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“How Is College Different From High School?”

High school is mandatory and free: most things are either arranged for you or require permission from parents or from the office; your schedule fills your day; and parents/teachers remind you of your
responsibilities.

College is voluntary and expensive: therefore, your responsibilities are much greater; you must set priorities and accept the consequences of bad decisions; you & your advisor choose your classes; you alone are responsible for your graduation.

High school learning: many students succeed by studying only 2 hours/week or not at all; you may or may not take or use notes in class; you will be reminded of what you need to accomplish; absence is easily made up; teachers and parents take a lot of the initiative in helping students do well.

College learning: college classes require 2 or 3 hours of work each day for each hour spent in class to be successful; lectures and class work are based on the assumption that you have completed homework and the assigned reading, even if it is not graded; absences may not be excused; student success is the student’s responsibility.

High school teachers: high school teachers are trained to teach; they present material to help you understand the text; they will write what they want you to know on the board; work is collected and graded; teachers are often available before and after class; they often take the initiative in reminding students about work, offering help, and reviewing material.

College Instructors: professors are experts in their field; they may lecture nonstop; they assume completion of assignments even if they don’t collect or grade them; they may be available only by appointment; they assume students will take the initiative if help is needed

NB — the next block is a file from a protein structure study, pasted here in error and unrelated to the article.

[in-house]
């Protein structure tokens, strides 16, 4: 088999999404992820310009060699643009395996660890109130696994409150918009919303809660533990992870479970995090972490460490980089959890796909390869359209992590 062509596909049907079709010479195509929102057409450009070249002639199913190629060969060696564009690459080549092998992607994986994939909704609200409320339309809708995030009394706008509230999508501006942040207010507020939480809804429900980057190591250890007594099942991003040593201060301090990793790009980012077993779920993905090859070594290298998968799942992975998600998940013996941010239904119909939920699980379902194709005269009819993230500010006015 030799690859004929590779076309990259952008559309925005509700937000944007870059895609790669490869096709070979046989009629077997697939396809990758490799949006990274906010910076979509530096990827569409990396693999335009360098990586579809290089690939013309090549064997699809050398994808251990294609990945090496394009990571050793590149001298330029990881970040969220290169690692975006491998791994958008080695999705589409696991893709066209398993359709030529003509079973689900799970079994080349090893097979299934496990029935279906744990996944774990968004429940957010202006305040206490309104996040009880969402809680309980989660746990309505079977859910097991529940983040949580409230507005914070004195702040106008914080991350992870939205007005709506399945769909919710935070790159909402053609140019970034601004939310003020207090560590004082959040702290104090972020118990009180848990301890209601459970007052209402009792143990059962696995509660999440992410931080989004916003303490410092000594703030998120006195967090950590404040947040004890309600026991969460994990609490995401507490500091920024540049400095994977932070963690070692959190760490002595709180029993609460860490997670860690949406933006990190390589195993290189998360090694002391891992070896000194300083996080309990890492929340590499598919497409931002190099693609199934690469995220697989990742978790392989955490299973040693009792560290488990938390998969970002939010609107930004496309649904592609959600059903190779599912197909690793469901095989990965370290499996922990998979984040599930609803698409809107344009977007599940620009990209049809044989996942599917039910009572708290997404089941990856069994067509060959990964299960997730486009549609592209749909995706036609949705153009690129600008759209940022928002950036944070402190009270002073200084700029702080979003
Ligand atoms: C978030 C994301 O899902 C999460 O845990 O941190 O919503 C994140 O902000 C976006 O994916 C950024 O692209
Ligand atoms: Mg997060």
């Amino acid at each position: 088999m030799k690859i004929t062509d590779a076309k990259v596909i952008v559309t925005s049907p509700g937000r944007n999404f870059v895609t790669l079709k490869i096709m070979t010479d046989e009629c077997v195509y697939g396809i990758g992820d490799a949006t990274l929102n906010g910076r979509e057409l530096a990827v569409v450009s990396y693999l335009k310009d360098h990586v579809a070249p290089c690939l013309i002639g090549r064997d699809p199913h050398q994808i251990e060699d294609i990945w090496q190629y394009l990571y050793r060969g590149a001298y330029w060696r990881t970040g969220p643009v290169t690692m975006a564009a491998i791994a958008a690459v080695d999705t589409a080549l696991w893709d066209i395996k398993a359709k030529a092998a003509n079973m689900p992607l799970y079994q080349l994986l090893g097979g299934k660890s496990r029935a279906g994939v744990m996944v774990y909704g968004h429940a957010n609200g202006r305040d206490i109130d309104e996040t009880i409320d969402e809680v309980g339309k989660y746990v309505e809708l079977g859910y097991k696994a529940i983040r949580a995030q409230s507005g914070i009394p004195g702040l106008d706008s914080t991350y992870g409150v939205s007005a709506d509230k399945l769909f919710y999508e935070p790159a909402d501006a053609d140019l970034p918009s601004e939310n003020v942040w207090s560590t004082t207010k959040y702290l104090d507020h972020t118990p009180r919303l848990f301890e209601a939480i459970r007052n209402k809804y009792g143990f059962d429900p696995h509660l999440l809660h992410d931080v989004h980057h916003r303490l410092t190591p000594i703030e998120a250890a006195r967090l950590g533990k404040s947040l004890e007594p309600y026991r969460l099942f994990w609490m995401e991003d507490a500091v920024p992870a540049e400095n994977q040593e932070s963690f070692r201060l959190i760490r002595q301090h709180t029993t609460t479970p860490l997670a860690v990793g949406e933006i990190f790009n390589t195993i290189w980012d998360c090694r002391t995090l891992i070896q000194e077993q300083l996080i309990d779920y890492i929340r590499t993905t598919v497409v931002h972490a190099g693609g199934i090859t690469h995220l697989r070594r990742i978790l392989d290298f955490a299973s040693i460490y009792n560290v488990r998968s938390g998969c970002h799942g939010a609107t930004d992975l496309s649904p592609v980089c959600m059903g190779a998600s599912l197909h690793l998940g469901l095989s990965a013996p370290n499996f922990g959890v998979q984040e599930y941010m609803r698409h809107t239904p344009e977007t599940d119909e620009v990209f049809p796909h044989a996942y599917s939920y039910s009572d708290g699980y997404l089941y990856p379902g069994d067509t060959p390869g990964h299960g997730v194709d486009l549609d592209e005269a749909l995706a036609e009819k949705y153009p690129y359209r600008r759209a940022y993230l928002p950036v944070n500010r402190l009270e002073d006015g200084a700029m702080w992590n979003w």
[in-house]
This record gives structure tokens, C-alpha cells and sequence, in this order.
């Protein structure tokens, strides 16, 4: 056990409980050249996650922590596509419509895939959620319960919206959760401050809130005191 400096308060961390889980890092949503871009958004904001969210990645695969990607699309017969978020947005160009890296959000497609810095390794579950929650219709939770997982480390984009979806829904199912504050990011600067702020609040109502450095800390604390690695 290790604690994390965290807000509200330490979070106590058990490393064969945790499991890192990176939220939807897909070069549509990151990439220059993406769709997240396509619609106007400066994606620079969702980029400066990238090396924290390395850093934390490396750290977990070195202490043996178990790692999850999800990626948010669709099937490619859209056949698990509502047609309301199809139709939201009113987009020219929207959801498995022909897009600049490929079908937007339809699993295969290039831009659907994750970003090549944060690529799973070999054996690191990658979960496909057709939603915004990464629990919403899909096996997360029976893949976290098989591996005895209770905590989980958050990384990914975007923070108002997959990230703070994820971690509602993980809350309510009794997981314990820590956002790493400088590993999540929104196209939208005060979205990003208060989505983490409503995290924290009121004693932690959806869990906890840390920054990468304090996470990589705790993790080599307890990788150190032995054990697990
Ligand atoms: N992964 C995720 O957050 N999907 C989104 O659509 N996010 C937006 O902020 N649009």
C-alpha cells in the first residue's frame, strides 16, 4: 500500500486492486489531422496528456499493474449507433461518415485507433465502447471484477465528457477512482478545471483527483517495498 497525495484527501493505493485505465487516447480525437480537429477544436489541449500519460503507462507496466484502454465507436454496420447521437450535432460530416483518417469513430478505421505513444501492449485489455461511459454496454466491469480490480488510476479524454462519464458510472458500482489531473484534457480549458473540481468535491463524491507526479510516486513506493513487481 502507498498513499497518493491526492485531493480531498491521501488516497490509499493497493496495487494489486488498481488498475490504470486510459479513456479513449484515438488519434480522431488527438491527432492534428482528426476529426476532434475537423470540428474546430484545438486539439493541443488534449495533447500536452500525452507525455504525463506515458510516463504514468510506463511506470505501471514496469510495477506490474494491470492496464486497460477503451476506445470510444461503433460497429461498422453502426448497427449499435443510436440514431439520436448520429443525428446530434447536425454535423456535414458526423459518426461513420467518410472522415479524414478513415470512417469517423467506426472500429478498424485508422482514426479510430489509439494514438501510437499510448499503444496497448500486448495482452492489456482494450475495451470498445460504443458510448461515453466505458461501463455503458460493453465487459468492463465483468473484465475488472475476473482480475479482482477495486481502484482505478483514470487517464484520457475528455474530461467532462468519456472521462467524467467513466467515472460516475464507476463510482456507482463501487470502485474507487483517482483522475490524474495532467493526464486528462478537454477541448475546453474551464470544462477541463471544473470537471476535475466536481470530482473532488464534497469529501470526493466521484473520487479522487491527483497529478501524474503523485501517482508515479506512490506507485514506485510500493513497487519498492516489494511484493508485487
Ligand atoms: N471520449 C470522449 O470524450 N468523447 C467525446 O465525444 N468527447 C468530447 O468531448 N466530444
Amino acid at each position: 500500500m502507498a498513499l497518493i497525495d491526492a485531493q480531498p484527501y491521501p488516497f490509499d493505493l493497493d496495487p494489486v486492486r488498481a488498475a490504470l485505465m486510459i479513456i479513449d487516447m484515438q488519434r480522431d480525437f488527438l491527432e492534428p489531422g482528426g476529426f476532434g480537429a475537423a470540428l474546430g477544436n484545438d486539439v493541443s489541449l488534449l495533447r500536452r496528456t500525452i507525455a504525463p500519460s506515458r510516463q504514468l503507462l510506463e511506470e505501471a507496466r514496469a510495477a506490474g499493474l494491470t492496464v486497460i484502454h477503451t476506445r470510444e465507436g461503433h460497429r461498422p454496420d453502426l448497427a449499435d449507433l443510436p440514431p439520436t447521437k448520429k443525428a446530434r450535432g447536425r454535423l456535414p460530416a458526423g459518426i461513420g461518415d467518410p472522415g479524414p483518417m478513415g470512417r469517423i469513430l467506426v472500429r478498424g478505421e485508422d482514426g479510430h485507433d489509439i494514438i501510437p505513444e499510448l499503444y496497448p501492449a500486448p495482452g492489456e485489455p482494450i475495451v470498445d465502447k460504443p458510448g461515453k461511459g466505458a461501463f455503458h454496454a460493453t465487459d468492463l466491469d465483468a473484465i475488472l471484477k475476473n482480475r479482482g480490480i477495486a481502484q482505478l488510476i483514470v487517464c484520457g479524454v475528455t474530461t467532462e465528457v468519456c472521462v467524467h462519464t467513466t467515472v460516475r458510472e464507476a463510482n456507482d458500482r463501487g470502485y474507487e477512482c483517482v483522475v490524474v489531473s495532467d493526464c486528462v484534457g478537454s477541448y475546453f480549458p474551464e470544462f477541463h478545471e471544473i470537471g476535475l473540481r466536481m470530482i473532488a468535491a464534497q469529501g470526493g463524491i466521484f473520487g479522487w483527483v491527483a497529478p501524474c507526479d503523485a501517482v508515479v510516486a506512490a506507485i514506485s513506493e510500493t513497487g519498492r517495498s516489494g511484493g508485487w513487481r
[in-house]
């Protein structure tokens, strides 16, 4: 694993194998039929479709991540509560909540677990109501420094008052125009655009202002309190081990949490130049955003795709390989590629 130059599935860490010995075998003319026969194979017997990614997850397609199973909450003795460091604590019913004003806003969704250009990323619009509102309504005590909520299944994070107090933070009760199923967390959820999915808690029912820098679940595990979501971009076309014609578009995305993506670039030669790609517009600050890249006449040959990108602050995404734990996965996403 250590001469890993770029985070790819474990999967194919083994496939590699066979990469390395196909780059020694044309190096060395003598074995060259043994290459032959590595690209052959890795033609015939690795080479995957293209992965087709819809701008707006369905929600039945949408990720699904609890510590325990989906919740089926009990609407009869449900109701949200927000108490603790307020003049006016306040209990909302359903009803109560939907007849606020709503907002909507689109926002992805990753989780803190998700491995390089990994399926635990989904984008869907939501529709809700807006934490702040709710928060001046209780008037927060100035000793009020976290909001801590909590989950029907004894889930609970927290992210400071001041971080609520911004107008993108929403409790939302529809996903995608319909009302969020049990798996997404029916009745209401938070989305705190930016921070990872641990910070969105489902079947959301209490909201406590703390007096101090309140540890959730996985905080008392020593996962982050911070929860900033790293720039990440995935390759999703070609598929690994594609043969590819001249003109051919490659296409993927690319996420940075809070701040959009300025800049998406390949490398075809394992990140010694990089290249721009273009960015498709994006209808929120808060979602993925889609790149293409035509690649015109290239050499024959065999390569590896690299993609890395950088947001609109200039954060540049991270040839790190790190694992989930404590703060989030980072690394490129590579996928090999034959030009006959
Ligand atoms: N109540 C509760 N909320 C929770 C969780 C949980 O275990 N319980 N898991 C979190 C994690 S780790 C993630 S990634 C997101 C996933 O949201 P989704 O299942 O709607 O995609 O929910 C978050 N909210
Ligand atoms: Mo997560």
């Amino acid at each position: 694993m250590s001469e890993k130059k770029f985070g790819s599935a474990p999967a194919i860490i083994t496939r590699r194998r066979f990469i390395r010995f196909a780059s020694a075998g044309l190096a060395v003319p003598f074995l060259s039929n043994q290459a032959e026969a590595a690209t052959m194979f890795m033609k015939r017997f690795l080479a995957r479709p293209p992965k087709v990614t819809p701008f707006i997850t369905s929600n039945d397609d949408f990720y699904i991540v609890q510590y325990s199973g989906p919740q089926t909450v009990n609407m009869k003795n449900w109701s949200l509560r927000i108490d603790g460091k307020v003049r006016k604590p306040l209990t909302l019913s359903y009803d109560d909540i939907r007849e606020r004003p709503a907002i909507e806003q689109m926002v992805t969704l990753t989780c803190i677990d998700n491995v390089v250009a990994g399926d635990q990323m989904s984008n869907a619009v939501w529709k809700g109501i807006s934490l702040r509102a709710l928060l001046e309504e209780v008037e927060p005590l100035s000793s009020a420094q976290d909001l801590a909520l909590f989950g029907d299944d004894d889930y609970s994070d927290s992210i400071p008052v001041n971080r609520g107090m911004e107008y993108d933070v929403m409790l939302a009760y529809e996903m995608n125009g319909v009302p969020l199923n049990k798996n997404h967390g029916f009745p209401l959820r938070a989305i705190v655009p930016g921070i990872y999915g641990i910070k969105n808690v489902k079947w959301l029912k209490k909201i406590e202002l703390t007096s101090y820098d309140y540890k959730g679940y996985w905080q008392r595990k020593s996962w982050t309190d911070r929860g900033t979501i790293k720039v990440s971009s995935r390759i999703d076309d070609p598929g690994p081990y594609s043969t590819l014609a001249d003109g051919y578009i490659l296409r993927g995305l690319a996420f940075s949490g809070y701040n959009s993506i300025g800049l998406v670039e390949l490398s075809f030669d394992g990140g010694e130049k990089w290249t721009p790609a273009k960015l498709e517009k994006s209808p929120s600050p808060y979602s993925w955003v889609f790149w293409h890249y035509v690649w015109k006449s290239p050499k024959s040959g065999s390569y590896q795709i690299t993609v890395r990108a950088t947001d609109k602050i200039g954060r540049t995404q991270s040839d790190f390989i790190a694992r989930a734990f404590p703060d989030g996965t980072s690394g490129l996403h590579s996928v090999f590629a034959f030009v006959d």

High school grades: tests are frequent, announced, and can usually be made up; teachers make it clear what you need to know; mastery of material often means memorization; high school grades can be
helped with extra credit work, and you may get points for trying/good faith; in high school, just passing is enough.

College grades: tests are infrequent, may not be able to be made up, and students are expected to anticipate content; mastery of material means being able to go beyond memorization and what is said in class; college grades probably don’t include extra credit, and your good faith is assumed; in college, you will need a minimum C average or better to graduate, depending on your major.

 

UL Lafayette Honors Program 3rd Floor Fundraiser

 

Go Here to See Pictures from the 2016 Honors Soiree d'Excellence

In 2014 the Honors Program presented a night of enchantment and pride, the Honors Soiree' d'Excellence. The Honors Program was able to raise nearly $5,000 with the help and proceeds of many students, professors, and community leaders for the expansion of the 3rd Floor of Judice-Rickels Hall. In 2016, the Honors Program supplied another opportunity for individuals, family members, alumni, and friends of the program to gather and dine in honor of the program and in order to raise funds for the 3rd floor expansion. Provided is a brief video created by Honors Students explaining our continued need.

If you would like to help us continue to increase the expansion of our 3rd floor, please do not hesitate to donate.

Donations can be made by clicking here.